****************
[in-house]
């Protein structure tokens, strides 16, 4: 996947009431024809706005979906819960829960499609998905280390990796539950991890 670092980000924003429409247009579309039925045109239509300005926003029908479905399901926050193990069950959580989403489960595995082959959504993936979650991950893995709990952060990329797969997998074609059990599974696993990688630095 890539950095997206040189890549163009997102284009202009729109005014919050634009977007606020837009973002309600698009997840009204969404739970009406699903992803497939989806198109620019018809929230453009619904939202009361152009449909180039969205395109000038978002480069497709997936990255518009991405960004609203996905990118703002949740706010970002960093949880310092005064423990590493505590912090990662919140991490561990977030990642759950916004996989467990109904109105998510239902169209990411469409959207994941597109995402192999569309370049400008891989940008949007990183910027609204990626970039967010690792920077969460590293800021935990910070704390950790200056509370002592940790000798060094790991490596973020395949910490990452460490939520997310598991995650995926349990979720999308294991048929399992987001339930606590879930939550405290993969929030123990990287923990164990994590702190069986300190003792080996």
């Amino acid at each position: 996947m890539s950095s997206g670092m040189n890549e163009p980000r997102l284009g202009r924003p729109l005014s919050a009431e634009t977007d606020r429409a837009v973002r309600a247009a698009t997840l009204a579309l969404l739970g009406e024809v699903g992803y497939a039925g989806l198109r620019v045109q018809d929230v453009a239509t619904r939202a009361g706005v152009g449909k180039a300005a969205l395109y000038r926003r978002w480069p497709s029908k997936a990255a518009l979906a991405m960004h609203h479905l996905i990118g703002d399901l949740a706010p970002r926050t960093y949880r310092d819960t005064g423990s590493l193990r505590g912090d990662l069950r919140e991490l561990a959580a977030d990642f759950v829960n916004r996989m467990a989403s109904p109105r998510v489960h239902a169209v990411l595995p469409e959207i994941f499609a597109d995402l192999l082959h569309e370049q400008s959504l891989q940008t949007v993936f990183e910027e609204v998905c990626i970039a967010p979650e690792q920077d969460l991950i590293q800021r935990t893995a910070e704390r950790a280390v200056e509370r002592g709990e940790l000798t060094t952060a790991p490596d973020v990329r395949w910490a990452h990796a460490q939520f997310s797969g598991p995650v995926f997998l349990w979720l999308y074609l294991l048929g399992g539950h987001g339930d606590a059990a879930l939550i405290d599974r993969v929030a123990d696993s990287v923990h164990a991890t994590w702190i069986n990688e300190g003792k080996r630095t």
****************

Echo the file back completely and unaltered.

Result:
[in-house]
């Protein structure tokens, strides 16, 4: 996947009431024809706005979906819960829960499609998905280390990796539950991890 670092980000924003429409247009579309039925045109239509300005926003029908479905399901926050193990069950959580989403489960595995082959959504993936979650991950893995709990952060990329797969997998074609059990599974696993990688630095 890539950095997206040189890549163009997102284009202009729109005014919050634009977007606020837009973002309600698009997840009204969404739970009406699903992803497939989806198109620019018809929230453009619904939202009361152009449909180039969205395109000038978002480069497709997936990255518009991405960004609203996905990118703002949740706010970002960093949880310092005064423990590493505590912090990662919140991490561990977030990642759950916004996989467990109904109105998510239902169209990411469409959207994941597109995402192999569309370049400008891989940008949007990183910027609204990626970039967010690792920077969460590293800021935990910070704390950790200056509370002592940790000798060094790991490596973020395949910490990452460490939520997310598991995650995926349990979720999308294991048929399992987001339930606590879930939550405290993969929030123990990287923990164990994590702190069986300190003792080996």
């Amino acid at each position: 996947m890539s950095s997206g670092m040189n890549e163009p980000r997102l284009g202009r924003p729109l005014s919050a009431e634009t977007d606020r429409a837009v973002r309600a247009a698009t997840l009204a579309l969404l739970g009406e024809v699903g992803y497939a039925g989806l198109r620019v045109q018809d929230v453009a239509t619904r939202a009361g706005v152009g449909k180039a300005a969205l395109y000038r926003r978002w480069p497709s029908k997936a990255a518009l979906a991405m960004h609203h479905l996905i990118g703002d399901l949740a706010p970002r926050t960093y949880r310092d819960t005064g423990s590493l193990r505590g912090d990662l069950r919140e991490l561990a959580a977030d990642f759950v829960n916004r996989m467990a989403s109904p109105r998510v489960h239902a169209v990411l595995p469409e959207i994941f499609a597109d995402l192999l082959h569309e370049q400008s959504l891989q940008t949007v993936f990183e910027e609204v998905c990626i970039a967010p979650e690792q920077d969460l991950i590293q800021r935990t893995a910070e704390r950790a280390v200056e509370r002592g709990e940790l000798t060094t952060a790991p490596d973020v990329r395949w910490a990452h990796a460490q939520f997310s797969g598991p995650v995926f997998l349990w979720l999308y074609l294991l048929g399992g539950h987001g339930d606590a059990a879930l939550i405290d599974r993969v929030a123990d696993s990287v923990h164990a991890t994590w702190i069986n990688e300190g003792k080996r630095t």